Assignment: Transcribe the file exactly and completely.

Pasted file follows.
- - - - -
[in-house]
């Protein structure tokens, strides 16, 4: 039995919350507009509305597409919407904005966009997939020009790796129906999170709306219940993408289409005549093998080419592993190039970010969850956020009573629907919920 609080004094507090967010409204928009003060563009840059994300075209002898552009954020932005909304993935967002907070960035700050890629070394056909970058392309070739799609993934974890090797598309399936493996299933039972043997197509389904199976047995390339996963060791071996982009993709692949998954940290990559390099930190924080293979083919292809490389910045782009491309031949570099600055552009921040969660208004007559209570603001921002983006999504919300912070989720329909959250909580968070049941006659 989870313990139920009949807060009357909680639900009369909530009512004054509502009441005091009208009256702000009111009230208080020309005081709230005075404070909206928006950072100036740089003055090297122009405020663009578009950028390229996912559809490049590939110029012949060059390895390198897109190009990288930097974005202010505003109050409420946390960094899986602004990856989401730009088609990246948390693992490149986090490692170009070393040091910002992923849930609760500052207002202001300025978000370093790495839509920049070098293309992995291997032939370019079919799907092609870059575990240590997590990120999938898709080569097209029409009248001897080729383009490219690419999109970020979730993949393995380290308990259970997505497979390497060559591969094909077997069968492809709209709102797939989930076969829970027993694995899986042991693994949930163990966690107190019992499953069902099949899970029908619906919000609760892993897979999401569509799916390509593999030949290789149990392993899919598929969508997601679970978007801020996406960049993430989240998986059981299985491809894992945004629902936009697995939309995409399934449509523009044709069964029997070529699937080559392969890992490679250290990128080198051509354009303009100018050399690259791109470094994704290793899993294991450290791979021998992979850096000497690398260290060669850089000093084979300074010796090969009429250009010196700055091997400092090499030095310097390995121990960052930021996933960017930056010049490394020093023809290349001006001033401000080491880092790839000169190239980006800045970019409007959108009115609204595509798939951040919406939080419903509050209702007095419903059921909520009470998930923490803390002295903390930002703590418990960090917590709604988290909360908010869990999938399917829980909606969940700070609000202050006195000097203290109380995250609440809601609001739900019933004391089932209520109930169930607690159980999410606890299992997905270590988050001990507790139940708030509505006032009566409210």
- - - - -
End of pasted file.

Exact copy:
[in-house]
């Protein structure tokens, strides 16, 4: 039995919350507009509305597409919407904005966009997939020009790796129906999170709306219940993408289409005549093998080419592993190039970010969850956020009573629907919920 609080004094507090967010409204928009003060563009840059994300075209002898552009954020932005909304993935967002907070960035700050890629070394056909970058392309070739799609993934974890090797598309399936493996299933039972043997197509389904199976047995390339996963060791071996982009993709692949998954940290990559390099930190924080293979083919292809490389910045782009491309031949570099600055552009921040969660208004007559209570603001921002983006999504919300912070989720329909959250909580968070049941006659 989870313990139920009949807060009357909680639900009369909530009512004054509502009441005091009208009256702000009111009230208080020309005081709230005075404070909206928006950072100036740089003055090297122009405020663009578009950028390229996912559809490049590939110029012949060059390895390198897109190009990288930097974005202010505003109050409420946390960094899986602004990856989401730009088609990246948390693992490149986090490692170009070393040091910002992923849930609760500052207002202001300025978000370093790495839509920049070098293309992995291997032939370019079919799907092609870059575990240590997590990120999938898709080569097209029409009248001897080729383009490219690419999109970020979730993949393995380290308990259970997505497979390497060559591969094909077997069968492809709209709102797939989930076969829970027993694995899986042991693994949930163990966690107190019992499953069902099949899970029908619906919000609760892993897979999401569509799916390509593999030949290789149990392993899919598929969508997601679970978007801020996406960049993430989240998986059981299985491809894992945004629902936009697995939309995409399934449509523009044709069964029997070529699937080559392969890992490679250290990128080198051509354009303009100018050399690259791109470094994704290793899993294991450290791979021998992979850096000497690398260290060669850089000093084979300074010796090969009429250009010196700055091997400092090499030095310097390995121990960052930021996933960017930056010049490394020093023809290349001006001033401000080491880092790839000169190239980006800045970019409007959108009115609204595509798939951040919406939080419903509050209702007095419903059921909520009470998930923490803390002295903390930002703590418990960090917590709604988290909360908010869990999938399917829980909606969940700070609000202050006195000097203290109380995250609440809601609001739900019933004391089932209520109930169930607690159980999410606890299992997905270590988050001990507790139940708030509505006032009566409210």